In the last two weeks, two good things have happened to Nigeria’s aviation sector. The country scaled the huddle of the International Civil Aviation Organisation (ICAO) Universal Safety Oversight Audit Programme (USOAP).
The first time Nigeria met the conditions and passed the audit was in 2006. That was the same year the country passed the Nigeria Civil Aviation Act into law, which made the Nigerian Civil Aviation Authority (NCAA) autonomous.
According to industry analysts, by passing the audit, Nigeria has shown consistency in maintaining and sustaining the ICAO safety standard and so much positive things have happened in the industry between 2006 and 2016. The analysts said it showed that the first time the country passed the audit was not a fluke and the country had maintained that consistency in sustaining and improving the expected safety standard for safe airline operation.
Another good thing that happened in the aviation industry in the last two weeks was the visit of the President of the Council of the International Civil Aviation Organisation (ICAO), the world-revered body.
In late 2013, Dr Olumuyiwa Bernard Aliu was elected President of the ICAO and since January 2014, the Nigerian citizen has been serving the international organisation. He is the first African to be in that position and feelers indicate that he has distinguished himself in his job.
The ICAO President, prior to his election on the November 18, 2013, served for eight years as the ICAO Council’s Nigerian Representative. He was the pioneer Director of Air Transport Regulation (DATR) at the Nigerian Civil Aviation Authority (NCAA) from 2000 – 2004.
Before the ICAO Audit, the US Federal Aviation Administration (FAA) had renewed Nigeria’s Category 1 Safety Status, which showed that despite imperfections, the country had maintained high safety standard that meets the expectation of FAA. The Category 1 Safety Status was what opened the door for Nigerian carriers to fly to the US and for US airlines to also fly to Nigeria.
Also, few weeks ago, Transport Security Administration (TSA) of the US visited Nigeria and assessed the Murtala Muhammed International Airport, Lagos and after the assessment exercise, it gave the airport a pass mark and also commended Nigeria and the Federal Airports Authority of Nigeria (FAAN) for improving the security at the nation’s airports.
It could be said that the year 2006 was a turning point for Nigeria’s aviation industry. It was the year of NCAA autonomy and after that Nigeria became signatory to the Cape Town Convention and since then the country has been making its presence felt in the global aviation industry.
Industry observers say that besides the fact that in the last few years Nigeria arguably has the second highest number of private jets in Africa, Bombardier’s first port of call in the continent became Nigeria before South Africa and Angola. Bombardier is the manufacturer of prime private jets in addition to single isle commercial airliners. Although that market has dwindled due to the low turn of the nation’s economy but the potential is still very high as the country is projected to become the largest market in Africa with its huge population made up of largely young people.
The ice on the cake about the prominence of Nigeria in the global aviation industry is the election of Aliu as the President of ICAO Council.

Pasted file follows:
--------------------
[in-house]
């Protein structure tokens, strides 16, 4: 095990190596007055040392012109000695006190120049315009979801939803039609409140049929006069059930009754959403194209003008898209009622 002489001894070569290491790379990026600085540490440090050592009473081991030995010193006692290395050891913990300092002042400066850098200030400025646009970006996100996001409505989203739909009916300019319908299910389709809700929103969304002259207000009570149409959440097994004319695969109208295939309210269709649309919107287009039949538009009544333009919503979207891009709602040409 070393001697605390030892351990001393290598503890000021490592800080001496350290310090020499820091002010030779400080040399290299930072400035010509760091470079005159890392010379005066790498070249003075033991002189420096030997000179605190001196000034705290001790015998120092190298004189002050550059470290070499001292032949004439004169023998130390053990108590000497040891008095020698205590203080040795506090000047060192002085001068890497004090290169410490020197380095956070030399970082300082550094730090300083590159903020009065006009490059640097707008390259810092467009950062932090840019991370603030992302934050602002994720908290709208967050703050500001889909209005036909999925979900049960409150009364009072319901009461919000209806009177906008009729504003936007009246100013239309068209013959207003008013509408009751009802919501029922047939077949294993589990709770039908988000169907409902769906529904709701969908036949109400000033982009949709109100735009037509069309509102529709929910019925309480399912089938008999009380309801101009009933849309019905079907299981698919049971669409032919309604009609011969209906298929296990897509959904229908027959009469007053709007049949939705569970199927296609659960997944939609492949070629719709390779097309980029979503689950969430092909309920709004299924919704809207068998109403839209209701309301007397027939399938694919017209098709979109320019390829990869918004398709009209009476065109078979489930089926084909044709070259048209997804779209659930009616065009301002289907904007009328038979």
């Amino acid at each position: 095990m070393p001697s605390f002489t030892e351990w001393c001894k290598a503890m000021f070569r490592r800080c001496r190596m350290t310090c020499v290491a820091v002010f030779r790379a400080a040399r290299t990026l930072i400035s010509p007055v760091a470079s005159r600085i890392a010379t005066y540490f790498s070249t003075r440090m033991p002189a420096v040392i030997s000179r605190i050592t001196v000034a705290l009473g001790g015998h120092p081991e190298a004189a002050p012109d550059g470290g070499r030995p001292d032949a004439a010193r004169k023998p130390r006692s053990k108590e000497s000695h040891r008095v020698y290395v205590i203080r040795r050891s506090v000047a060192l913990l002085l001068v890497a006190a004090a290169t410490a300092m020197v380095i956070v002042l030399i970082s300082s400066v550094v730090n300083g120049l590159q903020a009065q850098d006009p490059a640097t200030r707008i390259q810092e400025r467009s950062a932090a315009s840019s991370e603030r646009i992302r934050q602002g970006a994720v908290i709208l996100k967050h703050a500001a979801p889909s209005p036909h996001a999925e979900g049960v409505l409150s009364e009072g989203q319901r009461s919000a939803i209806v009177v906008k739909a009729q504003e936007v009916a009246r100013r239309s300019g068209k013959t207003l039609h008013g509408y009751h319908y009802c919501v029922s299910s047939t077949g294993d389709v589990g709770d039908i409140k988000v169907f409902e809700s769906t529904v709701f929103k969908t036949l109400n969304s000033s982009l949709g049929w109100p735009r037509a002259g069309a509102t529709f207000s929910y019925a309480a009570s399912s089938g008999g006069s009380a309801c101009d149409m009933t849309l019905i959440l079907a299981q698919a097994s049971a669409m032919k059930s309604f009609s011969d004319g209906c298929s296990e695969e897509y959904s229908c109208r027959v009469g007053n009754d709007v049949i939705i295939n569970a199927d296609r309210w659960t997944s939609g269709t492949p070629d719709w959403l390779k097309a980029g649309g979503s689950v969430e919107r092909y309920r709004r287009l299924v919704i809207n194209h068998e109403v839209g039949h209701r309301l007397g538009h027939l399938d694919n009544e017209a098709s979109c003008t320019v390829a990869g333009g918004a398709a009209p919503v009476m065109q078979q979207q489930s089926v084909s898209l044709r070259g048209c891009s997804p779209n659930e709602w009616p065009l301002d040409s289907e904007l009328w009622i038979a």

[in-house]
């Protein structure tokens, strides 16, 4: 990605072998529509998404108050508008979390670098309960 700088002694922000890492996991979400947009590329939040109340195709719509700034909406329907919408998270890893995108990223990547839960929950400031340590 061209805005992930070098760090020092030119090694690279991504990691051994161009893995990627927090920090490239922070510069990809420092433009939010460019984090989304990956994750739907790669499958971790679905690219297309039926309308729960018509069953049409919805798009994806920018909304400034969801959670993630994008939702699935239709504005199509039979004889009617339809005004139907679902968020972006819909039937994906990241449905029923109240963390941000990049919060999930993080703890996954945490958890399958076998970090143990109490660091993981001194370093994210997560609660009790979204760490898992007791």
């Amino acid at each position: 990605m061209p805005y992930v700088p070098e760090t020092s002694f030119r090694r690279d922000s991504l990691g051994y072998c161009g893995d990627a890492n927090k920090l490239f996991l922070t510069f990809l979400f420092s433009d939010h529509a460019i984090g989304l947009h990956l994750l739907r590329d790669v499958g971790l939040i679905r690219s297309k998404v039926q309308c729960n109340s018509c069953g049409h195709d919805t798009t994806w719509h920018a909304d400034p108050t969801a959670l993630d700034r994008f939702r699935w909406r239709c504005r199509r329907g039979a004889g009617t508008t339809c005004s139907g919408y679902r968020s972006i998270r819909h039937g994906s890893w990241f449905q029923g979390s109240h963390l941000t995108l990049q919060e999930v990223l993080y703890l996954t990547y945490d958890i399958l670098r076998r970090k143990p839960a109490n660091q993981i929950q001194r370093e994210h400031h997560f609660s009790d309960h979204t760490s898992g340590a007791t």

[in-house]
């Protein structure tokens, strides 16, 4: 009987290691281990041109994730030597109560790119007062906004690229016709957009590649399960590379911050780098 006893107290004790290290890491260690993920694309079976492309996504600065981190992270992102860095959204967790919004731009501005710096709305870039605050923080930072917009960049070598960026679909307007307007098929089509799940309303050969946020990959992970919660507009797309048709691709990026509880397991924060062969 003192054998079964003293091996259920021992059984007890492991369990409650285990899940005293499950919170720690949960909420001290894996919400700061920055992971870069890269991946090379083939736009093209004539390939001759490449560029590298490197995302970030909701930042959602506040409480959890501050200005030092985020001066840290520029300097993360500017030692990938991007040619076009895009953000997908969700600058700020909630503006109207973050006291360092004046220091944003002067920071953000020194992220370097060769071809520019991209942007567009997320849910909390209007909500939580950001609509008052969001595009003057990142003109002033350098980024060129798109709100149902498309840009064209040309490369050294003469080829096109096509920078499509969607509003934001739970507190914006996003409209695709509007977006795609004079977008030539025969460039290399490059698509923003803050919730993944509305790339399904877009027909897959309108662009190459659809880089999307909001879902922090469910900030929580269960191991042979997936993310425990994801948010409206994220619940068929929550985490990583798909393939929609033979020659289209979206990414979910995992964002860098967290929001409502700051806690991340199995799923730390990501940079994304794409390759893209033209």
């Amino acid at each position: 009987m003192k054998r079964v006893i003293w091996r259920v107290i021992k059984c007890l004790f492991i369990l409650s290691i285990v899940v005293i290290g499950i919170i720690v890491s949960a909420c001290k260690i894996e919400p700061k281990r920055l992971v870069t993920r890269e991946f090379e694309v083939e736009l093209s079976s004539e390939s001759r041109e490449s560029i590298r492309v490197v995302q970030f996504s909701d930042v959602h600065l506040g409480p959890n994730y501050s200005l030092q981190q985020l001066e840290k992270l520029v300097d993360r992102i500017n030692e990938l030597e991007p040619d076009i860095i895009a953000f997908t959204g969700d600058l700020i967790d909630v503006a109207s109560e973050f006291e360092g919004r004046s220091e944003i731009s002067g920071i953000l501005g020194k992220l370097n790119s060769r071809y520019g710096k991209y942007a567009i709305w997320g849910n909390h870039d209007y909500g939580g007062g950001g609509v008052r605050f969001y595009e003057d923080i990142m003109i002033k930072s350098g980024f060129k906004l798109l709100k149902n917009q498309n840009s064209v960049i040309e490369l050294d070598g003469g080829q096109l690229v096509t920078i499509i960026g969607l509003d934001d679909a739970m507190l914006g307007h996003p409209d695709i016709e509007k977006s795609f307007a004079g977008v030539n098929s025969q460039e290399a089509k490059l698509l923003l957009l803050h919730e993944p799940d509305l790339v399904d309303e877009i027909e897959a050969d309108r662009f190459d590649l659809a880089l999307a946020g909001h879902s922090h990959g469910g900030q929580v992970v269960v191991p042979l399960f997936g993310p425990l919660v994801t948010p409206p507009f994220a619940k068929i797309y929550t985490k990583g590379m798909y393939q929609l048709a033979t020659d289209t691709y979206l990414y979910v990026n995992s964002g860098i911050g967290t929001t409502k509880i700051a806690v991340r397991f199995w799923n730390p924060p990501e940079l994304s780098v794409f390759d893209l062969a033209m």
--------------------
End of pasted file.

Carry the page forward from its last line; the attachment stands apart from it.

Industry analysts also said while it is important to recognise these positive developments, it must be noted that considering its potential, Nigeria still lags behind. Nigeria, they observed, has not been able to earn huge revenue from the aviation sector, considering the high population of air travellers; there is not much to cheer about Nigerian airlines, many of which are not doing well and Nigeria is yet to take advantage of its location in Africa and in the world to become a hub for West Africa.
There are two issues that are retarding Nigeria’s development in aviation: The country does not have Maintenance, Repair and Overhaul (MRO) facility. The country’s skilled manpower in the sector is diminishing and there is no defined programme supported by government for manpower development.
Aliu is aware of this. In one of his meetings during his visit he said he was working very closely with the Nigerian College of Aviation Technology Zaria (NCAT) to transform the college to a regional training centre of excellence as means of capacity building.
This is very important because Nigeria ought to train pilots, engineers and others that should do the work for the airlines and the aviation agencies. Today majority of the pilots and engineers are expatriates. With the dwindling value of the Naira, airlines are finding it difficult to pay these expatriates in foreign currency. In fact, THISDAY learnt that some airlines are renegotiating with their expatriate staff on currency of payment modalities in the face of biting economy. But this situation would not arise if majority of the technical manpower in the sector are Nigerians.
Aliu however commended the level of infrastructural development and implementation in the industry, which he described as encouraging. However, industry stakeholders are of the view that Nigeria would take advantage of the ICAO President’s position to attract investors that could partner with the Nigerian government and the airlines to build MRO facility for the country.
Former Director General of NCAA, Dr Harold Demuren would always say that it is the way to go. He believes that without MRO Nigeria’s aviation growth and development would be retarded.
Aliu also said his goal for Nigeria is for the country to become a hub for West and Central Africa and with the development of NCAT as manpower development centre for Africa, Nigeria will actualise its dream of becoming a major air transport centre in the world.